Agriculture and the Indo-Europeans – Steppe and South Asia

Proto-Indo-Europeans were farmers and not pastoralists

It is interesting to note that while a couple of decades ago and perhaps more, agriculture was not considered a part of Proto-Indo-European culture, it is now no longer the case. It was mistakenly believed that the Indo-Iranians must not have practiced agriculture because apparently the Indo-Iranians did not share an agricultural vocabulary with the rest of the Indo-Europeans (i.e. the European IE). However, more recent research has clearly shown this to be an error and it is now well accepted that the Indo-Iranians shared quite a significant amount of agricultural vocabulary with the other Indo-Europeans, sufficient enough to posit agriculture at the Proto-Indo-European stage.

The overall pattern of agricultural terms has been a persistent topic in IE studies, much of which has been stimulated by the observation that while stockbreeding terms appear to be widespread across the entire range of IE stocks, agricultural terms tend to be confined more closely among the European stocks and are, from a traditional point of view at least, scarce in the Indo-Iranian languages

However,

there is no case whatsoever for assuming that the ancestors of all the Indo-European stocks did not know cereal agriculture. While there may have been speculation in the past as to whether some terms might have applied originally to the gathering and processing of wild plants, terms for the plow, cultivated field, and techniques appropriate to the processing of domesticated cereals whose home range lay outside of most of Europe, suggest that all the earliest Indo-Europeans knew agriculture before their dispersals. (Encyclopedia of Indo-European Culture. Mallory & Adams, 1997).

The term that is cited as the major culprit for this error denotes a cultivated field in European languages while in Sanskrit it simply means a plain.

The second term (*haegˆros) has caused much discussion as the European cognates indicate a cultivated field (e.g. Lat ager, OE æcer [> NE acre], Grk agro´s, Arm art, all ‘field’) while the Skt a´jra- means simply ‘plain’ with no indication of agriculture. This divergence of meaning led to the proposal that the Indo-Iranians separated from the Europeans before they had gained agriculture so that we might posit a pastoral Indo-Iranian world and an agricultural European. Such a distinction is not borne out by the abundant evidence that Indo-Iranians also shared in an agricultural vocabulary… (The Oxford Introduction to Proto-Indo-European and the Proto-Indo-European World. Mallory & Adams, 2006).

the Proto-Indo-Europeans possessed an economy based on domesticated livestock and domestic cereals. Earlier models such as those developed in detail by Wilhelm Brandenstein (1936) that suggested a marked dichotomy between arable Europeans and pastoral Indo-Iranians (or Tokharians) cannot really be sustained (Mallory 1997b) and despite a considerable number of differences there is still a substantial amount of shared agricultural vocabulary between European and Asian languages (Table 1 and 2). While the lists of cognates can certainly be criticized in certain specifics and they may well be an over-optimistic summary, I fear that there would still be a sufficient assemblage of words to indicate that both Europeans and Asiatic Indo-Europeans shared inherited words for both livestock and arable agriculture… (Twenty-first century clouds over Indo-European Homelands. Mallory 2012).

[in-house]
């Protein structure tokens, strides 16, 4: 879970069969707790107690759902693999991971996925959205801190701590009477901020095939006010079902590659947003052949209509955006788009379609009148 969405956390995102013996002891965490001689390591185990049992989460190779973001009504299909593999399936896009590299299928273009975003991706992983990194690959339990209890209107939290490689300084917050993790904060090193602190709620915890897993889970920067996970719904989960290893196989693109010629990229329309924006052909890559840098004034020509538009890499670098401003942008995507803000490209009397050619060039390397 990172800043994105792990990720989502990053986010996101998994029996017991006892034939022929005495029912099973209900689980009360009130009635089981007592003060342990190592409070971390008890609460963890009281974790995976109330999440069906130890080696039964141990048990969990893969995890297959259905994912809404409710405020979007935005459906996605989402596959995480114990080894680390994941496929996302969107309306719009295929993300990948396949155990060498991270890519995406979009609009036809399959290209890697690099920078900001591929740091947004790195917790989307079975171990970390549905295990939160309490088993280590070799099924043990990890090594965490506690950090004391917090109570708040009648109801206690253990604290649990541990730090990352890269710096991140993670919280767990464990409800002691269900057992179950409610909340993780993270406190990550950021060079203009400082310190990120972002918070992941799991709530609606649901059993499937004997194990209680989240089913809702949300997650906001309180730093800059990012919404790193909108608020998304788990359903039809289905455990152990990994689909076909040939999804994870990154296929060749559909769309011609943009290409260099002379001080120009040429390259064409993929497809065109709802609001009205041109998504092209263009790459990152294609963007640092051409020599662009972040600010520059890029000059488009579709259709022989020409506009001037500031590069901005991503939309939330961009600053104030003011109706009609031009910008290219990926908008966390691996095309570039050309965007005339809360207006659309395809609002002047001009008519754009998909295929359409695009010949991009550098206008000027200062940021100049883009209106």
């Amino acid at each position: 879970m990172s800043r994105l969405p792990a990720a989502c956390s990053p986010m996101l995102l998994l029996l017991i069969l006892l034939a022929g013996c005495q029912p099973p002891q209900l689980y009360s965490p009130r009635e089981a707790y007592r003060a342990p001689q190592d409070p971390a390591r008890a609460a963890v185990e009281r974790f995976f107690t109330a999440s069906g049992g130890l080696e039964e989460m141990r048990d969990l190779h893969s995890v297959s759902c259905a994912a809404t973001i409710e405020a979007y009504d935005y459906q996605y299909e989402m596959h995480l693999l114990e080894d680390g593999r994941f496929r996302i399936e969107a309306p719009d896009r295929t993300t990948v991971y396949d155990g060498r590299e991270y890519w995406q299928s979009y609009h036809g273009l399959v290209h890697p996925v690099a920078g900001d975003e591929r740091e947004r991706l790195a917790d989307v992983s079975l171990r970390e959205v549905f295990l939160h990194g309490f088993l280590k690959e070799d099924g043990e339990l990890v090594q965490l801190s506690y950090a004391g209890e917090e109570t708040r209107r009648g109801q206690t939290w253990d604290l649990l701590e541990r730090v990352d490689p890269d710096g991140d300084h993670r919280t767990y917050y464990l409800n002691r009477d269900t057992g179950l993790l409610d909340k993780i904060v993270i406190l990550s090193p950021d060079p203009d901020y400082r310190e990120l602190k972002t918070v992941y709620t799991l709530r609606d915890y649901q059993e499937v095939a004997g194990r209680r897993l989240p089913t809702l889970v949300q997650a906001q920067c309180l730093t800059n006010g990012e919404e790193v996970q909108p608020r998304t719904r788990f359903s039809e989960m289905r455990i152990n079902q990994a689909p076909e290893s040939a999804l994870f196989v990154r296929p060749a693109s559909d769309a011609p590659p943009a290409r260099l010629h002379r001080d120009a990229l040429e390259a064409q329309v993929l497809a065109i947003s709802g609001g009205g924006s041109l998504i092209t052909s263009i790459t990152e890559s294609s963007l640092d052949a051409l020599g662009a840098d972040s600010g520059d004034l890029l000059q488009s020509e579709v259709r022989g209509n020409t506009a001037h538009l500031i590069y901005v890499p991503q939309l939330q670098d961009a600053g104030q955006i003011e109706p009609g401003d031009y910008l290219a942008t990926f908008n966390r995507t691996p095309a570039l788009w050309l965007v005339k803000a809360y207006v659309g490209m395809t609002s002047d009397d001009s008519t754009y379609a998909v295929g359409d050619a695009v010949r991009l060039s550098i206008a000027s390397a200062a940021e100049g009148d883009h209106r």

Continue reading Agriculture and the Indo-Europeans – Steppe and South Asia

Hinduism in Afghanistan

An argument has been made that there was no Hindu Afghanistan. This is unfortunately wide off the mark. Afghanistan was not just Buddhist but Hindu and Buddhist and Hinduism was the other major religion of the region besides Buddhism.

The evidence of Hinduism in Afghanistan is quite overwhelming and it begins to appear already during the Indo-Greek period, and continues during the Kushan period, the Kidara, the Hephthalite and the Kabul Shahi period.

The earliest evidence of Hinduism in Afghanistan among the Indo-Greeks is as old as 180 BCE and it comes north of the Hindu Kush for good measure.

The first known bilingual coins of the Indo-Greeks were issued by Agathocles around 180 BCE. These coins were found in Ai-Khanoum, the great Greco-Bactrian city in northeastern Afghanistan, but introduce for the first time an Indian script (the Brahmi script which had been in use under the Mauryan empire). The coinage depict various Indian iconography: KrishnaVasudeva, with his large wheel with six spokes (chakra) and conch (shanka), and his brother SankarshanBalarama, with his plough (hala) and pestle (masala), both early avatars of Vishnu.[22] The square coins, instead of the usual Greek round coins, also followed the Indian standard for coinage. The dancing girls on some of the coins of Agathocles and Pantaleon are also sometimes considered as representations of Subhadra, Krishna’s sister.